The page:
Why do people leave jobs?

First thought on this topic I got after a job change in 2015 in Ukraine. Initial idea of the article was “born” in my mind around 2017, when I left my first job in Poland. And since then, I’ve been drafting this article. Recently, I’ve been scrolling through LinkedIn and I’ve got a great picture, which depicts exactly the opposite of what I tend to describe in this article. So that was a sign that an article about my thoughts “why people may leave their jobs” can now be finalized.

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Considering my experience since 2007 year, and observing how fast developer (or any software development related person) delivers expected work, I made up such classification, which helps me to put people in some branches. But it doesn’t help me to solve problem – how to work in teams, when there are different need for speed.

DISCLAIMER: This post is less technical as my other work-related articles on this blog, but from the other hand, it reflects my knowledge, my feelings as Software Engineer and my thoughts towards soft skills, considering I have been trained, I’ve been told we should be better, I’ve faced many opinions in this area, and I’ve seen many situations.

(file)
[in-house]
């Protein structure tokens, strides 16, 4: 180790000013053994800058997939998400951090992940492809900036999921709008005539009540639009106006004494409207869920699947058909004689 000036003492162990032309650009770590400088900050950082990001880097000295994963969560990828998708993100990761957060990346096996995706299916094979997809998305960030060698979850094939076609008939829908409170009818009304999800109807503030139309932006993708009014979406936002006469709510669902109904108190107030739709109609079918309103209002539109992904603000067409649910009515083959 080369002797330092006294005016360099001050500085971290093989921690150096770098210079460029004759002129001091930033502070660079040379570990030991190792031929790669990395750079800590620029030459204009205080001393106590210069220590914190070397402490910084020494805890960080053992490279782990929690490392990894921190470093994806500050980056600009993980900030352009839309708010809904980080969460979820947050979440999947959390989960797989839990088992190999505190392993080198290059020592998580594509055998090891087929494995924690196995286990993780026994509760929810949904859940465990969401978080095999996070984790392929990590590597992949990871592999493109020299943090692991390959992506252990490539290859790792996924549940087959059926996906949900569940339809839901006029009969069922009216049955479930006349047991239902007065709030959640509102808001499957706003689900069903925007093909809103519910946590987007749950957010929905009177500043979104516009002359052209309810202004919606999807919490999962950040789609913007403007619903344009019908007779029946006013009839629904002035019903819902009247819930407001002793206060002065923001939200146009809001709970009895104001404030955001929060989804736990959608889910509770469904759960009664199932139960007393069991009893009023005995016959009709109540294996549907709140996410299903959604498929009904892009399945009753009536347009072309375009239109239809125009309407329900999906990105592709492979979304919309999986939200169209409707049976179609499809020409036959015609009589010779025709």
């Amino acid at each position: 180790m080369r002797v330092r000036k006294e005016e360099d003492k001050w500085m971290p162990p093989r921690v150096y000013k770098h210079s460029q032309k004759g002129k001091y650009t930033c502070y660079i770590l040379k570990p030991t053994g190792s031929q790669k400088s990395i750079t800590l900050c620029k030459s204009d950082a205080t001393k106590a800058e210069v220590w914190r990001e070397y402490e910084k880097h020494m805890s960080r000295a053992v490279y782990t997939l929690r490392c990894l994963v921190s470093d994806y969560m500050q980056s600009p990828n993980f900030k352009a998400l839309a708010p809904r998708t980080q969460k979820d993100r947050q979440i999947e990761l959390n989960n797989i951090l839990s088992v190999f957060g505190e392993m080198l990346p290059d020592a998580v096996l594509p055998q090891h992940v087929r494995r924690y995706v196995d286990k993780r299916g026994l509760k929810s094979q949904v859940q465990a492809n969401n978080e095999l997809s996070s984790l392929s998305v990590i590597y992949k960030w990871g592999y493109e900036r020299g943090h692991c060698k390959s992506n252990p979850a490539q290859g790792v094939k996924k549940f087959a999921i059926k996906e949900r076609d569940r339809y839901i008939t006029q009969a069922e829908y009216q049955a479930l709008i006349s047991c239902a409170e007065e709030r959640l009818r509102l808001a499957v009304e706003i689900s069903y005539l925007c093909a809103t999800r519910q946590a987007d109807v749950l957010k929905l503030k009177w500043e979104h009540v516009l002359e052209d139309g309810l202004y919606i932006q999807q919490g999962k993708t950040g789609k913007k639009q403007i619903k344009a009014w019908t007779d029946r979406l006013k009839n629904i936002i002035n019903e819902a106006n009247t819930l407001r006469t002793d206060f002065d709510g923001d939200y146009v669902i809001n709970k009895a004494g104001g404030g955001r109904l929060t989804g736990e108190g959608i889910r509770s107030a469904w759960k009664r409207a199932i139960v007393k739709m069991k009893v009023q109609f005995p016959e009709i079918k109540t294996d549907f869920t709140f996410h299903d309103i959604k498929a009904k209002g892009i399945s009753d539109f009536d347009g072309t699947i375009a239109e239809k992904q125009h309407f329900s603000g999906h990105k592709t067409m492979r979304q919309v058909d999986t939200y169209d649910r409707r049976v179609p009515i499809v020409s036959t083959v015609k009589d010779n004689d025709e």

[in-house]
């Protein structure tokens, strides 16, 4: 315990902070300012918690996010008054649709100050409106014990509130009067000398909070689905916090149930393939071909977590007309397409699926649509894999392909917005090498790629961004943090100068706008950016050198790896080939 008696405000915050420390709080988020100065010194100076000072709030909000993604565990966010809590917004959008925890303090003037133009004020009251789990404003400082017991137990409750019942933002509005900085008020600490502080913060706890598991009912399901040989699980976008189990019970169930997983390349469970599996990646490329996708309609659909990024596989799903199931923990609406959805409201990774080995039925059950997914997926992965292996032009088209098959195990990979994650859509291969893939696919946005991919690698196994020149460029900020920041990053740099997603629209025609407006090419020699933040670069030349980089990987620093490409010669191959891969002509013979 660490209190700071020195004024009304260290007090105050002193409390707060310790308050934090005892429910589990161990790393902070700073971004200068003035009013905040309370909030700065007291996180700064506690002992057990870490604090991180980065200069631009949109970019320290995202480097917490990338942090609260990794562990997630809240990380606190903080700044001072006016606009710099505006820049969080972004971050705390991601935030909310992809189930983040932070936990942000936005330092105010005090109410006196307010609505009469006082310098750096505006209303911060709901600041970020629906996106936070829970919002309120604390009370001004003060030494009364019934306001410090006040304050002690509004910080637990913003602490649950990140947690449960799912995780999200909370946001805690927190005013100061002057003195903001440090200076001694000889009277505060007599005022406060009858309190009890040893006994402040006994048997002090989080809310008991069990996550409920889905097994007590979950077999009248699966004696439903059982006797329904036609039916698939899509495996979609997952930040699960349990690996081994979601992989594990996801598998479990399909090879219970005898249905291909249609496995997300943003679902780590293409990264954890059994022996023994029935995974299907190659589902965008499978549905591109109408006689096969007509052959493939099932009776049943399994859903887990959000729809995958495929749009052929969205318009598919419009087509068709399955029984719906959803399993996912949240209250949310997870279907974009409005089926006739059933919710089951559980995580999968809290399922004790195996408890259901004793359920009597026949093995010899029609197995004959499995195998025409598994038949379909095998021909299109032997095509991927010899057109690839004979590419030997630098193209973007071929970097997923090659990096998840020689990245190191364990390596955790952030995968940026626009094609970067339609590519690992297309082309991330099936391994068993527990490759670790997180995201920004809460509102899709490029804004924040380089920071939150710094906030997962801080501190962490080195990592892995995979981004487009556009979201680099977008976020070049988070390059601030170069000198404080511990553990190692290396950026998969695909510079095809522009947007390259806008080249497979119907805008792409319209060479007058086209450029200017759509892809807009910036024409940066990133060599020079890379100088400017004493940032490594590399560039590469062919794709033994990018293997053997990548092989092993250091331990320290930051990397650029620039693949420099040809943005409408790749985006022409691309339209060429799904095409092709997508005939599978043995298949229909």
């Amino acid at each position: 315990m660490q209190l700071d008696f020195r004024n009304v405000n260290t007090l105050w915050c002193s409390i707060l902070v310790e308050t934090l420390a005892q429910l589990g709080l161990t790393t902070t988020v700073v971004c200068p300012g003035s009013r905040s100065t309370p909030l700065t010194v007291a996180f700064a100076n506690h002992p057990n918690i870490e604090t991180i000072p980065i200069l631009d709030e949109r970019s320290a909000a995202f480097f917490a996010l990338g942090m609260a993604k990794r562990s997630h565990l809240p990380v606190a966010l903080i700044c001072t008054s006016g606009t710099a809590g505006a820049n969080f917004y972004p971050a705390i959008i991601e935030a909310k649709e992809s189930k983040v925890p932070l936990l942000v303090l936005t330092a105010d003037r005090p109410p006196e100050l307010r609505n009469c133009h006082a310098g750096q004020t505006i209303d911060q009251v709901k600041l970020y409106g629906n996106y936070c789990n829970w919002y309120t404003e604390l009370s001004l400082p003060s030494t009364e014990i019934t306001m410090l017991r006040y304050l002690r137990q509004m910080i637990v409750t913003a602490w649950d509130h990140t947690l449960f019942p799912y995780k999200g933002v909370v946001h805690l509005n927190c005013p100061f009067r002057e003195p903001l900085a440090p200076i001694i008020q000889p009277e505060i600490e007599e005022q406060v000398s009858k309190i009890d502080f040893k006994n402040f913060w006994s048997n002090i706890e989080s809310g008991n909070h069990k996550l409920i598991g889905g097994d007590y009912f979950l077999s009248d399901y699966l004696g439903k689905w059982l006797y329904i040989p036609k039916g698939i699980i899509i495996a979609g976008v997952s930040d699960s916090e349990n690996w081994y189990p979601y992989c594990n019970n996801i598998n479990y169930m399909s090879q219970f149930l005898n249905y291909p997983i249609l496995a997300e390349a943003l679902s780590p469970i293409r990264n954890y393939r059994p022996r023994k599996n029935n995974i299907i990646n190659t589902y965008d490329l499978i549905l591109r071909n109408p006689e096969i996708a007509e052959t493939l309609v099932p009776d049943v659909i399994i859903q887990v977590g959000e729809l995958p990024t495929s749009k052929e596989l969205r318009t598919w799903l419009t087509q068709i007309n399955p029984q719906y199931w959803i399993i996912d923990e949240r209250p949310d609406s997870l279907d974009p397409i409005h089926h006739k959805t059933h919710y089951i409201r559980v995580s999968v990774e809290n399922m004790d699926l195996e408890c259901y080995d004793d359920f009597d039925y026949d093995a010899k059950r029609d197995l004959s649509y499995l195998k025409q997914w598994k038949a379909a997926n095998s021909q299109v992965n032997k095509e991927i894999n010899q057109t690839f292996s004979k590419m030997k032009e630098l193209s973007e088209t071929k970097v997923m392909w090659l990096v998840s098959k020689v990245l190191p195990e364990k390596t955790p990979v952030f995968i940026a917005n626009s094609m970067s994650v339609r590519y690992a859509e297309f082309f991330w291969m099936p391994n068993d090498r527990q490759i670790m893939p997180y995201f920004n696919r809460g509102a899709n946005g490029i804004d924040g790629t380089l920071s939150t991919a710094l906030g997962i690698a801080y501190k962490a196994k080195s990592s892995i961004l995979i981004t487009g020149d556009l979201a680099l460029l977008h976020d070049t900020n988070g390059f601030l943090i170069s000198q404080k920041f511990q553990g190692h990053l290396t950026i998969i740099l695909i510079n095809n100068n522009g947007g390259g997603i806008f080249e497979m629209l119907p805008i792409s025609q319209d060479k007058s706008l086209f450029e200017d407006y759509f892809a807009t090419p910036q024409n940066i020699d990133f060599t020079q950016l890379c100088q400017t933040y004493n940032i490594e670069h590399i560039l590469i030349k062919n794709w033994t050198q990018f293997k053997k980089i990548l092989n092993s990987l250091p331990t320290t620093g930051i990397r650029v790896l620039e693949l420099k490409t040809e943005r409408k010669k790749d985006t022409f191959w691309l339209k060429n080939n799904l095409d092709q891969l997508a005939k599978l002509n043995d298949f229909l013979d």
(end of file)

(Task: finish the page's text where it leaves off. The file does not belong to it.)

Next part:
In below groups, I am using 2 terms:

  1. “speed  up” with meaning of getting more responsibility and ownership of work, being proactive and improve both product code and product team development cycle, extend edges of possible by new findings.
  2. “slow down” with meaning of being lazy and doing work as fast as mood says, being late at the beginning of work day and being fast at the end of the day, being at some kind “delayed” in time.

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Managers in IT – Developer’s pov

It’s about what I really think managers are in fact, about how I see they work and should work. I work in software engineering (web development) since 2007, and this is one of my articles dedicated to my 10+ years of experience.

During 2007 till 2018 I have been working for 4 companies. Due to sensitivity of topics I express below, and considering potential harm to people I’ve been working with, I will not expose names. But I want to mention, that 2 companies were in Ukraine and 2 in Poland. And despite the fact it might sound different, but people were mostly behaving the same.

I also have to mention, that I express thoughts about managers as a web/frontend developer being employed in outsourcing companies. And it “might be” or “might be not” the same in other industries. So if it’s somehow not true, or insults someone, please let me know.

I started the draft for the article in nearly ~2011, and since then I wasn’t enough confident, that I’m ready to publish it. Every year gave me some new experience, some new thoughts, and I appended my draft with the content all the time. And finally now, in 2018, I write up this as full article.

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I’m programmer. Do I have Asperger’s Syndrome?